Anil Kumble – From Champion to Legend

Picture Credits: Credit Khelnama

He is India’s greatest ever spinner, and probably the greatest bowler the country has ever produced.

With 619 test wickets to his name – the third highest in the history of the sport – Anil Kumble belongs to an exclusive list of cricketers with the likes of Shane Warne and Muttiah Muralidharan by his side.

Somehow, though, Kumble is never spoken of  in the same exalted tones by which his spin contemporaries are described. While Warne and Muttiah were venerated for their turn and spin, Kumble was recognised by his lack of it. When Warne and Muttiah were acclaimed for their style and suave, Kumble was known only for his grit and determination.

Kumble fought hard, but the spin kings conquered. Kumble threw punches, but the spin kings scored knockouts. That has always been the narrative surrounding his career. While celebrated, Kumble has never been revered. After all, what kind of spinner doesn’t spin the ball?

Kumble was a champion, but the spin kings were legends.

In an era where India was defined by its batting greats, where glorious cover-drives and effortless leg flicks sent crowds into a frenzy, Kumble’s uncomplicated, workman-like approach failed to inspire fans in the same way.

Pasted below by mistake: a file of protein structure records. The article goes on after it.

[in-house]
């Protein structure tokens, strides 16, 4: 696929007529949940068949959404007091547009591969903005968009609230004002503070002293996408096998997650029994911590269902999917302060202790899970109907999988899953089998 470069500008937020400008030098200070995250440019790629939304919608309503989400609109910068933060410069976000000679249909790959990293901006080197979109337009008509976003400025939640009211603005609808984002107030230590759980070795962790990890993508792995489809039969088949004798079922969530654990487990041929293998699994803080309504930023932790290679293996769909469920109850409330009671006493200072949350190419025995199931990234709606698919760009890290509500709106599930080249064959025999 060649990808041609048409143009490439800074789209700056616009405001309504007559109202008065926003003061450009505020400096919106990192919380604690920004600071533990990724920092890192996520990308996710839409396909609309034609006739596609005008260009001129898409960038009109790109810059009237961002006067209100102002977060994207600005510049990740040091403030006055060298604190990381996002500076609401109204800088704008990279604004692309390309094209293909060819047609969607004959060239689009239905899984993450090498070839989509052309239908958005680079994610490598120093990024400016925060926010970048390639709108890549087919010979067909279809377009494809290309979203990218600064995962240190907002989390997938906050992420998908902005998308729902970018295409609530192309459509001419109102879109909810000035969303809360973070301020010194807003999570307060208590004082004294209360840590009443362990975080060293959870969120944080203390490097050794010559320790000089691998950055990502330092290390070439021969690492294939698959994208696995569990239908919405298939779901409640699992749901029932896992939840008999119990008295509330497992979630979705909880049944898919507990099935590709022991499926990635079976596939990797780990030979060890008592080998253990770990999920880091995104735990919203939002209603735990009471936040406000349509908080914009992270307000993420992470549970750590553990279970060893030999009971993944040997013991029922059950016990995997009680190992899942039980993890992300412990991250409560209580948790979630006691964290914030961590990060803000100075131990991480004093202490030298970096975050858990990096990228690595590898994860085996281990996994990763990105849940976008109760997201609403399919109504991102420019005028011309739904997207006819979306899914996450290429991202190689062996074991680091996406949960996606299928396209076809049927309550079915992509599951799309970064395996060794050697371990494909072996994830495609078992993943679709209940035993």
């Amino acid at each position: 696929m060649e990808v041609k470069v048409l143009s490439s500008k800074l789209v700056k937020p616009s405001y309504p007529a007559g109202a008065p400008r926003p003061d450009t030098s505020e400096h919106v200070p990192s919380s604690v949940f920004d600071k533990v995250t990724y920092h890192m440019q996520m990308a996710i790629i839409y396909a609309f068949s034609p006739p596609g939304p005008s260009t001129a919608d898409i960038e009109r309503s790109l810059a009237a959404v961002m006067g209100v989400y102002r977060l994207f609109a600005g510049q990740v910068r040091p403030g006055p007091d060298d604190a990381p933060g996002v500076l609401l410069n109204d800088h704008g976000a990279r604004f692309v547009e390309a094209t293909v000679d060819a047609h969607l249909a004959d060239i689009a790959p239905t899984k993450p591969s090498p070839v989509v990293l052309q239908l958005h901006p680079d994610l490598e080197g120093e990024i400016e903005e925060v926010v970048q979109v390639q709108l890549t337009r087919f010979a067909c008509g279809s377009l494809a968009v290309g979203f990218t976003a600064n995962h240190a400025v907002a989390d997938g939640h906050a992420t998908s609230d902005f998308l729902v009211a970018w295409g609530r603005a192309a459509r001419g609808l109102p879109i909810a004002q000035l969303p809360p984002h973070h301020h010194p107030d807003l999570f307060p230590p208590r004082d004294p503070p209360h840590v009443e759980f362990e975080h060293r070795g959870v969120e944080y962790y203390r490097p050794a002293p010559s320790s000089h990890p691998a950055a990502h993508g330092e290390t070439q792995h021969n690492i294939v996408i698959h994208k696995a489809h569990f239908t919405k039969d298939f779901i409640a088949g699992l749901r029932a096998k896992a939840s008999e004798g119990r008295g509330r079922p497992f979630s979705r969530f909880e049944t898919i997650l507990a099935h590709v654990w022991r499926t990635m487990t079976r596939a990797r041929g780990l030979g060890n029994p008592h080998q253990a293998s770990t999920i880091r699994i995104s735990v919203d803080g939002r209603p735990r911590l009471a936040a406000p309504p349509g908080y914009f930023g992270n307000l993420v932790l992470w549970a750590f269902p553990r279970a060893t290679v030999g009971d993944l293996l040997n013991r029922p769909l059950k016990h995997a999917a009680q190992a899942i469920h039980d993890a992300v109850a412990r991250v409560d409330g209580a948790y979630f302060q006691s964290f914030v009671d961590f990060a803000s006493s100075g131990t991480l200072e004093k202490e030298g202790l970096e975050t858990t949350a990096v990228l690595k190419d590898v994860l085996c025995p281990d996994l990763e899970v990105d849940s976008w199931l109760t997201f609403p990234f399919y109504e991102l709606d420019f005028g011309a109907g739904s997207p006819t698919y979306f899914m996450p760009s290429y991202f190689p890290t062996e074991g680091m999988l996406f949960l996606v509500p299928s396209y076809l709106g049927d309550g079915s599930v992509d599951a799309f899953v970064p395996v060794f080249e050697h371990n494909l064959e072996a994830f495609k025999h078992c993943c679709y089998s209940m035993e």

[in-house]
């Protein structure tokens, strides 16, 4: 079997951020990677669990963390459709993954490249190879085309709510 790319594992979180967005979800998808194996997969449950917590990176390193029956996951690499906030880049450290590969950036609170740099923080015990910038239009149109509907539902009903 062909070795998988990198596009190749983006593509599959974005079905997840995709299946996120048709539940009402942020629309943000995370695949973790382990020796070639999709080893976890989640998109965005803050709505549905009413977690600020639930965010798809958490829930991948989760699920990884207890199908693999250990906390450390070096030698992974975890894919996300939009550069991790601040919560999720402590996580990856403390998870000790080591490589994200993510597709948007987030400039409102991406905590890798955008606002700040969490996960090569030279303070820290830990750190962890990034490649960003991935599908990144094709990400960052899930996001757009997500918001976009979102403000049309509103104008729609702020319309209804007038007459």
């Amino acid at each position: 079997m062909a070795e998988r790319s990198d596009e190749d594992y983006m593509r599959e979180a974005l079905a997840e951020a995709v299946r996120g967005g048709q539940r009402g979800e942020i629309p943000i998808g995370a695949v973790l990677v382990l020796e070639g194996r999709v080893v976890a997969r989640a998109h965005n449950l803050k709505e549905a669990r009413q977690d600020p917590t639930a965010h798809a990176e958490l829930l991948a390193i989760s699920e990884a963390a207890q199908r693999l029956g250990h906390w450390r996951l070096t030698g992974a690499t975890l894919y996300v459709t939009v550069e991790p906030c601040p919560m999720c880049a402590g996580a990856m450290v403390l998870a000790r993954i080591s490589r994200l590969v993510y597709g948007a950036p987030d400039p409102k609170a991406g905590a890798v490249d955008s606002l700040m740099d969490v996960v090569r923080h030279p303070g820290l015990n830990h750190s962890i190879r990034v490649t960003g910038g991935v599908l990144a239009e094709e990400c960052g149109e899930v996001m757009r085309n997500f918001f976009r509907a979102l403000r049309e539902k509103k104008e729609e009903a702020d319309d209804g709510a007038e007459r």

India’s batting was imperious, Kumble was laborious.

He was India’s leading wicket-taker in series after series, yet somehow he fell into the background when Tendulkar scored a century or Dravid played another gritty innings.

If it were not for his performance on this day 21 years ago, Kumble’s exceptional career may not have been recognised for what it was.

It was on this day that Kumble went from being ‘just’ a champion, to becoming immortalised as a true legend. 

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1998/99 Ind-Pak Test Series

India-Pakistan has always been one of the fiercest sporting rivalries in the world. Today, the fervour may have died down a bit (although not by much!) with India proving its dominance on repeated occasions, but old fans will remember the days of agonizing defeat to our mortal enemies. There was a time that we sat on the edge of our seats with bated breath, only to suffer the crushing feeling of defeat as Pakistan eked out the slimmest of victories. Back then, India-Pakistan games hung by a knife-edge, and more often than not it was India that felt the sting of loss.

It was no different during the 1998/99 series held in India between the two sides. We were 1-0 in the two-test series. Kumble had a good outing in the first test, claiming 7 wickets, but he could not stop the onslaught of Shahid Afridi on that day, who’s scintillating century dragged Pakistan over the line in a closely contested match.

The second test also got off to a shaky start. India was unable to put on a dominant total in the first innings, but good bowling helped restrict the Pakistani batters to a meagre total. India’s batsmen rallied in the second innings and stitched together a total of 420 for Pakistan to chase down.

When openers Saeed Anwar and Shahid Afridi stuck in to put on a 100-run partnership, Indian nerves began to fray and jitter. Pakistan still had many of their own legends like Inzamam -Ul – Haq and Mohammad Yusuf waiting in the dugout to come chase down the total, and they were already a quarter of the way there without the loss of a wicket.